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Economic growth progressed faster and poverty declined globally following the rapidity of globalization. Per capita GDP growth in the post-1980 globalization accelerated from 1.4 percent a year in the 1960s and 2.9 percent a year in the 1970s to 3.5 percent in the 1980s and 5.0 percent in the 1990s. This acceleration in growth is, even more, remarkable given that the rich countries saw steady declines in growth from a high of 4.7 percent in the 1960s to 2.2 percent in the 1990s. Also, the non-globalizing developing countries did much worse than the globalization, with the former’s annual growth rates falling from highs of 3.3 percent during the 1970s to only 1.4 percent during the 1990s. At Best Essay Forum, we provide the best reports, presentations and thesis for our clients, which are 100% Plagiarism free as our professional writers write them. Reports, presentations and thesis are written by qualified degree holders of bachelors, Masters and PhD. They produce your academic assignments with much attention by fulfilling the requirements.
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This rapid growth among the globalization is not simply due to the strong performances of China and India in the 1980s and 1990s—18 out of the 24 globalization experienced increases in growth, many of them quite substantial.”The spread of multinational corporations has accompanied the rise of globalization. One of the many changes they have brought to developing countries is increased automation, which may damage less-automated local firms and require their workers to develop new skills in order to transition into the changing economy, leaving some behind. The necessary education infrastructure is often not present, requiring a redirection of the government’s focus from social services to education.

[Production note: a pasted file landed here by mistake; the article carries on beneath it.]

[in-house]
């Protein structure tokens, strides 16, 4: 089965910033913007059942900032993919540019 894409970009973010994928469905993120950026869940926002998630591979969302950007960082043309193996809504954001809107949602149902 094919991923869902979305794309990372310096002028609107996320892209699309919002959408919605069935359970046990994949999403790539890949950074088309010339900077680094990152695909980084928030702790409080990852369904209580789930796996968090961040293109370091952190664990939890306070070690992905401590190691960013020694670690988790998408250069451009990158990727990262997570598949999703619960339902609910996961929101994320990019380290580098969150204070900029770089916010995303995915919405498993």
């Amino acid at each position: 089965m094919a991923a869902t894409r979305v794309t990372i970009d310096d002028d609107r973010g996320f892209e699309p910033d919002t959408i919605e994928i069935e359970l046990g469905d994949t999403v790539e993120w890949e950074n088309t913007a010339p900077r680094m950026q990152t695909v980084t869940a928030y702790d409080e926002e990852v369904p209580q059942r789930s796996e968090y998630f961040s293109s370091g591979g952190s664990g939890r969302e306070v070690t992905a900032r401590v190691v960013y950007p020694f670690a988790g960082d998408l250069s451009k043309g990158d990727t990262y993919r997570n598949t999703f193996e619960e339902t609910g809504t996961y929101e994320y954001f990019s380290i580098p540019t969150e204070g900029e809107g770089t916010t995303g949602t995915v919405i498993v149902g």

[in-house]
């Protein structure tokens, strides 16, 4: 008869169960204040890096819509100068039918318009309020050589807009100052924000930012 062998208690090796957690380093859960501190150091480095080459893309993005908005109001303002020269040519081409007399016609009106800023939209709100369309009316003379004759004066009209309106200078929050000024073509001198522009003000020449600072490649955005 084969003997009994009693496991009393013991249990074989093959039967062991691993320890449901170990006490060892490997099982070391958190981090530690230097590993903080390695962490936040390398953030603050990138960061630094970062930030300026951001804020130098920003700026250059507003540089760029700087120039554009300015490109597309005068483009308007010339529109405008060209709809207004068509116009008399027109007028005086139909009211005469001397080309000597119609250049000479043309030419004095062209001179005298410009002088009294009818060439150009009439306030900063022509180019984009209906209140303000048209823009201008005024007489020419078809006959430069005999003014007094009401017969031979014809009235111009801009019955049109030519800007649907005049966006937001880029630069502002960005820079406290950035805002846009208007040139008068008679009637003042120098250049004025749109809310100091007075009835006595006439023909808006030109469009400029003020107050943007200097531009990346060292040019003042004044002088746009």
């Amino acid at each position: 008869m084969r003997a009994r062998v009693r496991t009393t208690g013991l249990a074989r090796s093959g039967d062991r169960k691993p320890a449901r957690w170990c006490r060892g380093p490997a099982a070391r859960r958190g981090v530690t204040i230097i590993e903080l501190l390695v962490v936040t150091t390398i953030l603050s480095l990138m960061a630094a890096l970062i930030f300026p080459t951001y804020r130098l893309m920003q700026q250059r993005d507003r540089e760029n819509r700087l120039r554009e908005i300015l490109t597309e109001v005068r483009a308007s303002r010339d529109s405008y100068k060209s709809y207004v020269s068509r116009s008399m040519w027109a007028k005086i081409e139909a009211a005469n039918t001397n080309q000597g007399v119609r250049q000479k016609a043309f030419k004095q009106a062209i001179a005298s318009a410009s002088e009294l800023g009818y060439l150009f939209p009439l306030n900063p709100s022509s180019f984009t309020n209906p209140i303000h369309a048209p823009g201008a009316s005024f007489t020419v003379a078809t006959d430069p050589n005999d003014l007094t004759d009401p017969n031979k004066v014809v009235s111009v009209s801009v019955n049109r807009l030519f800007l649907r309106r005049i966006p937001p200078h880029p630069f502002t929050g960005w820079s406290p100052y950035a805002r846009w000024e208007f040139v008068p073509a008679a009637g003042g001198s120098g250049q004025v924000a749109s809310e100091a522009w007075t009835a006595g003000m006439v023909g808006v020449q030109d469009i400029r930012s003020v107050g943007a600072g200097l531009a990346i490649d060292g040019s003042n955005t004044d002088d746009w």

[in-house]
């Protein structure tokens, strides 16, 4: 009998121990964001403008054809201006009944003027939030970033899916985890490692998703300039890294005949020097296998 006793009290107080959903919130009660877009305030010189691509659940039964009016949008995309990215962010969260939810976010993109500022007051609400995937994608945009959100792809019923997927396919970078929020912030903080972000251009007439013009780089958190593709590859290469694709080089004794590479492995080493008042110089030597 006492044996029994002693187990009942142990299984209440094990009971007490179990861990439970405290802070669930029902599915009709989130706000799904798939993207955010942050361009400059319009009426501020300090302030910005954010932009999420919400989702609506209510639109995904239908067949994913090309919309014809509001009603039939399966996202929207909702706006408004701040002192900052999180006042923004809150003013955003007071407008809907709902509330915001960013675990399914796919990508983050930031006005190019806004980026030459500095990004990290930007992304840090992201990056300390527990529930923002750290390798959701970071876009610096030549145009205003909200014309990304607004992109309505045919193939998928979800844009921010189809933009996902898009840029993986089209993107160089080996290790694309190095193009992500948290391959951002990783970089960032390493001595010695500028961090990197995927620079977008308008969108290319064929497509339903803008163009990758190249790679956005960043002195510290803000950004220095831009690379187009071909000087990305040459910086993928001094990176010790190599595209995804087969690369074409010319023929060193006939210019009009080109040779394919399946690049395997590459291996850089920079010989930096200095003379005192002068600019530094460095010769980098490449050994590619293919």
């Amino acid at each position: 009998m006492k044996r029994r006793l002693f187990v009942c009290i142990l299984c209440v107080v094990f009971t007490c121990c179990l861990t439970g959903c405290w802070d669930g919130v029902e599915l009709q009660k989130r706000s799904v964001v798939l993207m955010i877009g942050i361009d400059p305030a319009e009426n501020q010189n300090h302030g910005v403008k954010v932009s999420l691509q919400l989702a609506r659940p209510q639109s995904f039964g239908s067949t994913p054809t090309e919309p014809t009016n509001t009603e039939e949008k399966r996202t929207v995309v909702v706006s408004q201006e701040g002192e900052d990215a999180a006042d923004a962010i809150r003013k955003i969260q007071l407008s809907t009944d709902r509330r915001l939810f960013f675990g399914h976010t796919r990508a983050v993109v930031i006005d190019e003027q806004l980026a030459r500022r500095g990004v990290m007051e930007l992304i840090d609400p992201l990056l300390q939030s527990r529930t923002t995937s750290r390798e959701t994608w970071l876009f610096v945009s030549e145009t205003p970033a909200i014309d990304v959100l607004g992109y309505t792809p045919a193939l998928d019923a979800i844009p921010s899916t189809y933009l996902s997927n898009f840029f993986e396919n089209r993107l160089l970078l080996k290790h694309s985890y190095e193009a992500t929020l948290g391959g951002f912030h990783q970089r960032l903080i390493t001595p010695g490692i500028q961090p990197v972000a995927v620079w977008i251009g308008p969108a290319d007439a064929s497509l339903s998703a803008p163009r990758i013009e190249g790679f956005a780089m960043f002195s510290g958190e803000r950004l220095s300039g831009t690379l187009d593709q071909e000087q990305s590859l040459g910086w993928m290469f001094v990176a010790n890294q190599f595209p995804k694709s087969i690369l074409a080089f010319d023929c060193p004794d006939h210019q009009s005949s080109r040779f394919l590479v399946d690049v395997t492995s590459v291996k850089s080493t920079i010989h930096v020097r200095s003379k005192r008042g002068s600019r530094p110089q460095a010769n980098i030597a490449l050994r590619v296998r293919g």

ECLAC states that in order to create better economic relations globally, international lending agencies must work with developing countries to change how and where credit is concentrated as well as work towards accelerating financial development in developing countries.] ECLAC further suggests that the United Nations expand its agenda to work more rigorously with international lending agencies and that they become more inclusive of all nations. Key factors in achieving universal competition are the spread of knowledge at the State level through education, training, and technological advancements. Economists suggested that programs to help developing countries adjust to the global economy would be beneficial for international economic relations.
Several movements, such as the fair trade movement and the anti-sweatshop movement, claim to promote a more socially just global economy. The fair trade movement works towards improving trade, development and production for disadvantaged producers. The fair trade movement has reached 1.6 billion US dollars in annual sales. The movement works to raise consumer awareness of the exploitation of developing countries. Fair trade works under the motto of “trade, not aid”, to improve the quality of life for farmers and merchants by participating in direct sales, providing better prices and supporting the community.